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A week of work, wine and cheese in California awaits – and my old friend tropophobia rears his head

I am well aware that I am being pathetic.

By Nicholas Lezard

And so I am off tomorrow to California. As is usually the case with me, the time just before travelling abroad for any great distance is spent in tearful regret that I ever agreed to go in the first place. Yes: it’s my old friend, tropophobia, the fear of change, and although I am going to an anglophone country of which I also happen to be a citizen, I count an 11-hour flight as something that leads to, or counts as, change.

Never has bed felt so comfortable, never the staff at Majestic seemed so welcoming. I have today broken my record, by some margin, for the number of times I have used the “snooze” option on my phone’s alarm clock. Not even Frodo Baggins, trudging off to Mordor on his birthday, felt such reluctance. I only force myself out of bed when I realise that if I don’t empty the washing machine now, I will have no clean, dry shirts or undercrackers to take with me to America.

I am well aware that I am being pathetic. I also know that if I have even a smidgen of a nice time I will be strangely reluctant to return. But then I will be working, holed up in a mountain retreat somewhere, being passed morsels of cheese and the occasional glass of wine through a catflap. I’m not sure about Californian wine. I once had some Turning Leaf Pinot Noir and decided that any wine-producing region that was happy to let the makers of this sort of stuff put its name on their label had let standards grow unpardonably slack. California’s winemakers should have gone to Messrs Turning Leaf and told them, “Say you’re from Oregon, buddy, or we burn your laboratories down.” Since then, all Californian wines have, for me, been tainted by association.

But really, at my age, I shouldn’t be feeling like this. I should be a devil-may-care international jet-setter. In the past seven years I’ve only managed to get as far south as Paris, which is so familiar that it’s practically home, and only as far north, and indeed east, as Gothenburg, which in a weird way doesn’t feel like abroad at all (until you buy a round). This was not how I saw myself turning out.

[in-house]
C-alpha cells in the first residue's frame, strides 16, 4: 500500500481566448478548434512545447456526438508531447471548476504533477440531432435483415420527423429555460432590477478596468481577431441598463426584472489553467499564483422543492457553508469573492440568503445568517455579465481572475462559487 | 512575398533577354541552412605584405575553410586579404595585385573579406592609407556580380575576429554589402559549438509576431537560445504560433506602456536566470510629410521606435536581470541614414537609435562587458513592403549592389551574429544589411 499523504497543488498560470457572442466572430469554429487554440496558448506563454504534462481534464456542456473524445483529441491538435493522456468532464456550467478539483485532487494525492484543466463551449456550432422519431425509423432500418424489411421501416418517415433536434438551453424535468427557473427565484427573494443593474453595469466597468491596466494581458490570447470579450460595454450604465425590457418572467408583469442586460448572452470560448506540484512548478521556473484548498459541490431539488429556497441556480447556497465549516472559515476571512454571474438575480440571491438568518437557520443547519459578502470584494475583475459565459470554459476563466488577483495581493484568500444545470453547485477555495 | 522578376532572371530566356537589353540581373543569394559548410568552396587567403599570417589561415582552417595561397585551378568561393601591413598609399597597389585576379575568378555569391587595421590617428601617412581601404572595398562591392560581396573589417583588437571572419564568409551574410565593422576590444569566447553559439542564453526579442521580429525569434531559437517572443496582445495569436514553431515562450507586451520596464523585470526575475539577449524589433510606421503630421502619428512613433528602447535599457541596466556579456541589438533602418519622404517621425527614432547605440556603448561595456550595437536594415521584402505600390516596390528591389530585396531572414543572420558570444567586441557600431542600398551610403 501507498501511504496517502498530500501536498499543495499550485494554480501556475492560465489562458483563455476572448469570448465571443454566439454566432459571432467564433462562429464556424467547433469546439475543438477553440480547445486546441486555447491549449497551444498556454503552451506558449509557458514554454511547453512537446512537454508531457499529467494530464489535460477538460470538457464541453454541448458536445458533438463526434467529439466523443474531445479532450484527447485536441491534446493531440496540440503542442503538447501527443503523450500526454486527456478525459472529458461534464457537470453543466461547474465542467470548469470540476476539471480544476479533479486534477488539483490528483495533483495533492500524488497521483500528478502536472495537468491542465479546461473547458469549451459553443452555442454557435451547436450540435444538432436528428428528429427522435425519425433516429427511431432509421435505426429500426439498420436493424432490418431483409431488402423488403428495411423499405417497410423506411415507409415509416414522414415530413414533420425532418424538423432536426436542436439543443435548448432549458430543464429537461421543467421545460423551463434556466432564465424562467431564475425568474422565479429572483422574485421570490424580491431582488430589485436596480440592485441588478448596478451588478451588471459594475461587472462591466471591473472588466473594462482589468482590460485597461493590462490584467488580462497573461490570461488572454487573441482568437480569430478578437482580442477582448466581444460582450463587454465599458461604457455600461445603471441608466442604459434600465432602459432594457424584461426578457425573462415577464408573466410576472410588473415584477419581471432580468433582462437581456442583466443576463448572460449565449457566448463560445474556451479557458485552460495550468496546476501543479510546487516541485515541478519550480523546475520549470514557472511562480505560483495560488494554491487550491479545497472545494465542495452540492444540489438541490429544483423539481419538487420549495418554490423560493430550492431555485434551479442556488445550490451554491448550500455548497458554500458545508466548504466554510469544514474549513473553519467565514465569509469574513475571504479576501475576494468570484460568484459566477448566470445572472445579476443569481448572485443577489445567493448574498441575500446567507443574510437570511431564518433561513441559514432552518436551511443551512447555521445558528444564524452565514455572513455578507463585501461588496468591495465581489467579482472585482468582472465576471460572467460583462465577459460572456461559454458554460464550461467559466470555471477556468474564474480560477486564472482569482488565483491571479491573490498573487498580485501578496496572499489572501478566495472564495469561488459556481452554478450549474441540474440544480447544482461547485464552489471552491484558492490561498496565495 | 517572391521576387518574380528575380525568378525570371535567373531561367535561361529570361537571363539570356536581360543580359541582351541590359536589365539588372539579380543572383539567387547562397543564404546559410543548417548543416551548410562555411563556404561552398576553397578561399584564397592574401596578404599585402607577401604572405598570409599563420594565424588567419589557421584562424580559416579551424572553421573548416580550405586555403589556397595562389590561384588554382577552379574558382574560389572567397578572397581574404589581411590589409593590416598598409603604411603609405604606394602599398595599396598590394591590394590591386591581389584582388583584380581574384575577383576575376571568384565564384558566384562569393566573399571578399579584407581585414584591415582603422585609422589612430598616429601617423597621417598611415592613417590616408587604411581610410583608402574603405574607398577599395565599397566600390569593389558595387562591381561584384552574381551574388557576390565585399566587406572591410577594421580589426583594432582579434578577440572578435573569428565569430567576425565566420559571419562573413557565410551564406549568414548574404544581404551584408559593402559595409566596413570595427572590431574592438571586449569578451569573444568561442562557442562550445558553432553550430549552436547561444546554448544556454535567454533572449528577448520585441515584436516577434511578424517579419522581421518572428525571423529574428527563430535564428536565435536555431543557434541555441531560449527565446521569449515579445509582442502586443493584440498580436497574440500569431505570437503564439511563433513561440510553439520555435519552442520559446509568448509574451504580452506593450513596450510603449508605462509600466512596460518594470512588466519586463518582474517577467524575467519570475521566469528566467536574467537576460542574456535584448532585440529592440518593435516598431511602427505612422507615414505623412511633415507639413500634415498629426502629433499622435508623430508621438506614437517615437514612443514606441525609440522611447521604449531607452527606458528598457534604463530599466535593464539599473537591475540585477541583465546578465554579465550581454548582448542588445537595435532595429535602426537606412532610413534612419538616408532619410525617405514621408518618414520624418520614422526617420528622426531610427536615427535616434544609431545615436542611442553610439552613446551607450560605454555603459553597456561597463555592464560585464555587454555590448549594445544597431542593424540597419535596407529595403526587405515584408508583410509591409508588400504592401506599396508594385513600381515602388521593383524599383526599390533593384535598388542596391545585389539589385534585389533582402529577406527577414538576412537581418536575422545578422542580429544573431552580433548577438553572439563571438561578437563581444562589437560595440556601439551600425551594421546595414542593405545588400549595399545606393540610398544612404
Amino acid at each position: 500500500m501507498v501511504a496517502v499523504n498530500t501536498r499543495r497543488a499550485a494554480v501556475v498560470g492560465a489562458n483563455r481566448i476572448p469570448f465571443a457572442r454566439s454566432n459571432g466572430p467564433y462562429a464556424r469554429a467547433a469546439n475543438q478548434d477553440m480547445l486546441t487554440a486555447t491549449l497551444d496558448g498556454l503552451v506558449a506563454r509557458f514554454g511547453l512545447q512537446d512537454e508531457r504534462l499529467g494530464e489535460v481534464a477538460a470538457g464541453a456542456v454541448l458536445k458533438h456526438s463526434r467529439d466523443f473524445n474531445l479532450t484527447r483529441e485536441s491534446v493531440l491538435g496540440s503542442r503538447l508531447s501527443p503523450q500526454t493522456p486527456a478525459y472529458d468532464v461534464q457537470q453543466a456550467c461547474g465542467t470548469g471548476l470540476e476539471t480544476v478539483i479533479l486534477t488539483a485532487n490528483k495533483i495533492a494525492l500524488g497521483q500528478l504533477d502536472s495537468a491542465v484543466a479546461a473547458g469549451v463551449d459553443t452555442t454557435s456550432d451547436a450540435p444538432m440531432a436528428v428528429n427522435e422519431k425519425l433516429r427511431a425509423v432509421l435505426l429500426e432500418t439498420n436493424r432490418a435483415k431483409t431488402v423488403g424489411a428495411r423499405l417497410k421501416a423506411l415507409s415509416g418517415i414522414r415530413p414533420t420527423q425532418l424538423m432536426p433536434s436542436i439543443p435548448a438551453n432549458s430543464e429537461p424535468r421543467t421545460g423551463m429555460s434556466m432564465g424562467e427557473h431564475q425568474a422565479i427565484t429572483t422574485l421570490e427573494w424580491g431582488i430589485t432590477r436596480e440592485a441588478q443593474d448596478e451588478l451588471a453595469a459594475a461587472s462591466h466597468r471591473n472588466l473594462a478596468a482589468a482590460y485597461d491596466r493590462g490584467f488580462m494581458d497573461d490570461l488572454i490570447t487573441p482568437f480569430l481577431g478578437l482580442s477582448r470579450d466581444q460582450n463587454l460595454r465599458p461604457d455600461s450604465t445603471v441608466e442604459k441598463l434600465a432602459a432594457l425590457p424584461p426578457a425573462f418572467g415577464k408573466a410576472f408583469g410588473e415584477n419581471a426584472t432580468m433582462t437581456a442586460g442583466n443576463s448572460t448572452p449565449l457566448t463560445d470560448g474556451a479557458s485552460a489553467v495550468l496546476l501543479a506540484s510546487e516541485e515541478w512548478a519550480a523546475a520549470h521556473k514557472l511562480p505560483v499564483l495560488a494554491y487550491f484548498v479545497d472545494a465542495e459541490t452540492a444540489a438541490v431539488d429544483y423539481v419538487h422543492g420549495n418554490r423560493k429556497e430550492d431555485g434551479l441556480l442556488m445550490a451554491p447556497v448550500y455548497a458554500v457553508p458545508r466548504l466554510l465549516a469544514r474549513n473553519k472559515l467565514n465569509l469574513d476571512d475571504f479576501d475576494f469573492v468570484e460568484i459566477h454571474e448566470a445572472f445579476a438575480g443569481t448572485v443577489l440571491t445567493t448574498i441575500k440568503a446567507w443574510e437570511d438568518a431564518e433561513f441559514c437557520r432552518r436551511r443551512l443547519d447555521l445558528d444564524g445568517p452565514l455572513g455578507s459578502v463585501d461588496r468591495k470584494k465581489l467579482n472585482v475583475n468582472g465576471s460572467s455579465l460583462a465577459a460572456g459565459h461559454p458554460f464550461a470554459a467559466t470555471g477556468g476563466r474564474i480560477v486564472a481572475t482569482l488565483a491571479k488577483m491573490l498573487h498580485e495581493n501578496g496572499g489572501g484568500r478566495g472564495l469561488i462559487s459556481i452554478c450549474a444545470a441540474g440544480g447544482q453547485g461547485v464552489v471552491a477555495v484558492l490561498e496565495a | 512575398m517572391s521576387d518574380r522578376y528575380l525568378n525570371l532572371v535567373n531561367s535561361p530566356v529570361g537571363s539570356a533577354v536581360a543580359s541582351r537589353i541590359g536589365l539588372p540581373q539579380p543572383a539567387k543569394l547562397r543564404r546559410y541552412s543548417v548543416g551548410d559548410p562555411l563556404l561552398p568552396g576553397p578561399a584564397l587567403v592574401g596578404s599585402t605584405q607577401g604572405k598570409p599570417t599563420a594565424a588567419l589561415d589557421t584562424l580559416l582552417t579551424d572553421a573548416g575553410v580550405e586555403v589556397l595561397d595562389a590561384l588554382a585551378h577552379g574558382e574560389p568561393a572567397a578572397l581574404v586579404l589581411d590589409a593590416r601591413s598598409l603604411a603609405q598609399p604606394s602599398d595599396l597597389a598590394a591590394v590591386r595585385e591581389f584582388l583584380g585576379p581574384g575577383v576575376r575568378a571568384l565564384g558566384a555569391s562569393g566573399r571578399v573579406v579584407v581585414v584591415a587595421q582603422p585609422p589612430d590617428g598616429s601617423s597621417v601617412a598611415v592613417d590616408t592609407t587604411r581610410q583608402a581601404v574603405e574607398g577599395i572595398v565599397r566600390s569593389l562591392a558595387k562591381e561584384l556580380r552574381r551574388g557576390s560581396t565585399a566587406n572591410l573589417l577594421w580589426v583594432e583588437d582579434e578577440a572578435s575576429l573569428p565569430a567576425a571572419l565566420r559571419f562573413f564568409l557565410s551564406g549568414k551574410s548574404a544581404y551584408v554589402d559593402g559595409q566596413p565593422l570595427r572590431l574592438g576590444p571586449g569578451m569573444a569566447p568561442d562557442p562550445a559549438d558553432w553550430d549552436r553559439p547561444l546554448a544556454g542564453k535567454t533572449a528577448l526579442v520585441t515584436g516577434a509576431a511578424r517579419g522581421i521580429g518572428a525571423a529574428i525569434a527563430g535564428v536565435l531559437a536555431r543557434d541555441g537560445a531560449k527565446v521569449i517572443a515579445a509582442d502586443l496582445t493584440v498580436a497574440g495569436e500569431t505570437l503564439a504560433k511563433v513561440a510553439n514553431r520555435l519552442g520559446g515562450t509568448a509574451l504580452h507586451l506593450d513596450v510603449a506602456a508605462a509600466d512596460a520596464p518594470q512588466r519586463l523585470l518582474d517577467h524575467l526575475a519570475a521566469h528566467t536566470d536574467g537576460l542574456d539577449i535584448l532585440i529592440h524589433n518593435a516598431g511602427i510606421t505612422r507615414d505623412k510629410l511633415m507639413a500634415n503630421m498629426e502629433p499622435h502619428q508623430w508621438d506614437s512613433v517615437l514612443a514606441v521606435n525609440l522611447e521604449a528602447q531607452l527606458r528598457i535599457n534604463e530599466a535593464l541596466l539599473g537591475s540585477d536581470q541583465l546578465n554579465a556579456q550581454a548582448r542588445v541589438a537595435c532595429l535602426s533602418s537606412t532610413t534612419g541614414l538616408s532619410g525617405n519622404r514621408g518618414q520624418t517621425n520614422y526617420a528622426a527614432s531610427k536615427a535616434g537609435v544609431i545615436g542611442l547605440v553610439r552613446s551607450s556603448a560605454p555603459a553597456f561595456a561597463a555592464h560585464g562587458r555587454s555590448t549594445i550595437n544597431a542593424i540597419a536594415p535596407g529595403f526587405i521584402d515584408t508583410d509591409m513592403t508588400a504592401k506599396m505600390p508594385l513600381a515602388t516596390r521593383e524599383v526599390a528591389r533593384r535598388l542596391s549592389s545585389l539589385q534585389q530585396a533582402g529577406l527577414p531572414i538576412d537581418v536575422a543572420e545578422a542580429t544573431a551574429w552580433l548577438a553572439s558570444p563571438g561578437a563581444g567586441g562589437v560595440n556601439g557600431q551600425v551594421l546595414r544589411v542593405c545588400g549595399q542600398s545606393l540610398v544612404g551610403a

It has all been put into sharp relief by meeting the daughter’s boyfriend last weekend. This is an encounter rarely contemplated with pleasurable anticipation by any of the parties involved. Razors told me that when he met his daughter’s first boyfriend, he –
ie, Razors – shook him firmly by the hand, smiled broadly, looked him in the eye, and said, “Hi. I’m your worst nightmare.” I liked the sound of this but I don’t like pinching other people’s ideas; you can always spot when something’s second-hand. My daughter’s boyfriend’s first name is Old Testament, so even though he’s not actually Jewish, I toyed with the idea of pretending he was, for my own amusement, like a father in an Evelyn Waugh novel, and ostentatiously not serving him bacon at breakfast and asking him if he’d be going to shul on Saturday. The idea is to keep them on their toes, you see, and make them wonder where the theoretical and practical limits to the father’s insanity lie.

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I mention the young man in this context because, funnily enough, he’s from California, and he has been bombing around the world since he was, unless I misheard, 14. For him, it is no inconvenience to have a job in Edinburgh one moment and then Berlin the next. He’s cosmopolitan to a fault. He is also – and if I’m honest I must admit to a tiny but perverse pang of opportunities missed – a very nice young man, softly but intelligently spoken, who had the good sense to present the father of the woman he is courting with a bottle of extremely good whisky. He and she stayed the weekend and not only did he cook, but he washed up, too. The daughter can cook but she tends to skip the washing-up part, unless goaded by her father with imprecations and strong oaths.

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Anyway, they have gone; and when any of my children leaves the Hovel, I usually feel emotionally labile. I suspect this accounts, in part, for my current mood, the one that makes me want to stay under the duvet. And to think that when I was a boy my dearest wish was to go into service with Star Fleet, whose treks across the cosmos make the journey to California look like a trip to the shop across the road for some Frazzles.

Then again, I look around this country and see the unholy mess everyone is making of it, every day some new outrage, and I think now is as good a time as any to get the hell out of Dodge.

This article appears in the 09 Dec 2015 issue of the New Statesman, The clash of empires